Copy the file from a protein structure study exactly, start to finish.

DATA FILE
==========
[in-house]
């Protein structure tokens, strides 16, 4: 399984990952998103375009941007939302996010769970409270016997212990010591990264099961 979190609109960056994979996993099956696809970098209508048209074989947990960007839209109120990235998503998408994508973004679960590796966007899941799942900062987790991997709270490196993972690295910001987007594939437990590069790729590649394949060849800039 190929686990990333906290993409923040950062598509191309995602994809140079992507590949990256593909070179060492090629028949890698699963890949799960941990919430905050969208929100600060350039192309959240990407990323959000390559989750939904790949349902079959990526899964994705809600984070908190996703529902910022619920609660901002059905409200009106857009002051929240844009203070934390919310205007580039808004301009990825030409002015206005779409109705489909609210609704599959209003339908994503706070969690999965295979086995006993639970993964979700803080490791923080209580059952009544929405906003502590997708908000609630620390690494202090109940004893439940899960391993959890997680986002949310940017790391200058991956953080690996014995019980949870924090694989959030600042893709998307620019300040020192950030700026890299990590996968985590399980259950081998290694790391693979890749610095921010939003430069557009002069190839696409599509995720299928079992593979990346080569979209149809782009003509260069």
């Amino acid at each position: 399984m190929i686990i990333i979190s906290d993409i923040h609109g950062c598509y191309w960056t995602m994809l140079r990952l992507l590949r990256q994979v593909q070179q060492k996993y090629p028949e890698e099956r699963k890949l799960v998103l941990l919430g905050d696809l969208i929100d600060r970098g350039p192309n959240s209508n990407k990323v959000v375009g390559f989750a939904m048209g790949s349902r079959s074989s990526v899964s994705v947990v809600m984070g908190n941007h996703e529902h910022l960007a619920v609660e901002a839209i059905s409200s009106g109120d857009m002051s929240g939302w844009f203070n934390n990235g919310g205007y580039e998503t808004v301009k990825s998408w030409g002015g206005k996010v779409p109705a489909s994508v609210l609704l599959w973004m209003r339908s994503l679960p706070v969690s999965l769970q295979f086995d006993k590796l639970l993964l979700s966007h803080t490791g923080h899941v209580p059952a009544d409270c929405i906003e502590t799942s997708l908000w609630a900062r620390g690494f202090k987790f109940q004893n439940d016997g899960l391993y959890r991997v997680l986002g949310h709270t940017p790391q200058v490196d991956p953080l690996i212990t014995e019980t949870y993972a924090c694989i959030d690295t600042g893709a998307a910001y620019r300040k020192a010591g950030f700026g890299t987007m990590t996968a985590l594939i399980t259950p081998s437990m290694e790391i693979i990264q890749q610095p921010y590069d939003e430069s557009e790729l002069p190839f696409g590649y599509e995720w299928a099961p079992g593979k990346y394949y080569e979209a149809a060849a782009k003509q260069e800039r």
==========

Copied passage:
[in-house]
């Protein structure tokens, strides 16, 4: 399984990952998103375009941007939302996010769970409270016997212990010591990264099961 979190609109960056994979996993099956696809970098209508048209074989947990960007839209109120990235998503998408994508973004679960590796966007899941799942900062987790991997709270490196993972690295910001987007594939437990590069790729590649394949060849800039 190929686990990333906290993409923040950062598509191309995602994809140079992507590949990256593909070179060492090629028949890698699963890949799960941990919430905050969208929100600060350039192309959240990407990323959000390559989750939904790949349902079959990526899964994705809600984070908190996703529902910022619920609660901002059905409200009106857009002051929240844009203070934390919310205007580039808004301009990825030409002015206005779409109705489909609210609704599959209003339908994503706070969690999965295979086995006993639970993964979700803080490791923080209580059952009544929405906003502590997708908000609630620390690494202090109940004893439940899960391993959890997680986002949310940017790391200058991956953080690996014995019980949870924090694989959030600042893709998307620019300040020192950030700026890299990590996968985590399980259950081998290694790391693979890749610095921010939003430069557009002069190839696409599509995720299928079992593979990346080569979209149809782009003509260069």
């Amino acid at each position: 399984m190929i686990i990333i979190s906290d993409i923040h609109g950062c598509y191309w960056t995602m994809l140079r990952l992507l590949r990256q994979v593909q070179q060492k996993y090629p028949e890698e099956r699963k890949l799960v998103l941990l919430g905050d696809l969208i929100d600060r970098g350039p192309n959240s209508n990407k990323v959000v375009g390559f989750a939904m048209g790949s349902r079959s074989s990526v899964s994705v947990v809600m984070g908190n941007h996703e529902h910022l960007a619920v609660e901002a839209i059905s409200s009106g109120d857009m002051s929240g939302w844009f203070n934390n990235g919310g205007y580039e998503t808004v301009k990825s998408w030409g002015g206005k996010v779409p109705a489909s994508v609210l609704l599959w973004m209003r339908s994503l679960p706070v969690s999965l769970q295979f086995d006993k590796l639970l993964l979700s966007h803080t490791g923080h899941v209580p059952a009544d409270c929405i906003e502590t799942s997708l908000w609630a900062r620390g690494f202090k987790f109940q004893n439940d016997g899960l391993y959890r991997v997680l986002g949310h709270t940017p790391q200058v490196d991956p953080l690996i212990t014995e019980t949870y993972a924090c694989i959030d690295t600042g893709a998307a910001y620019r300040k020192a010591g950030f700026g890299t987007m990590t996968a985590l594939i399980t259950p081998s437990m290694e790391i693979i990264q890749q610095p921010y590069d939003e430069s557009e790729l002069p190839f696409g590649y599509e995720w299928a099961p079992g593979k990346y394949y080569e979209a149809a060849a782009k003509q260069e800039r």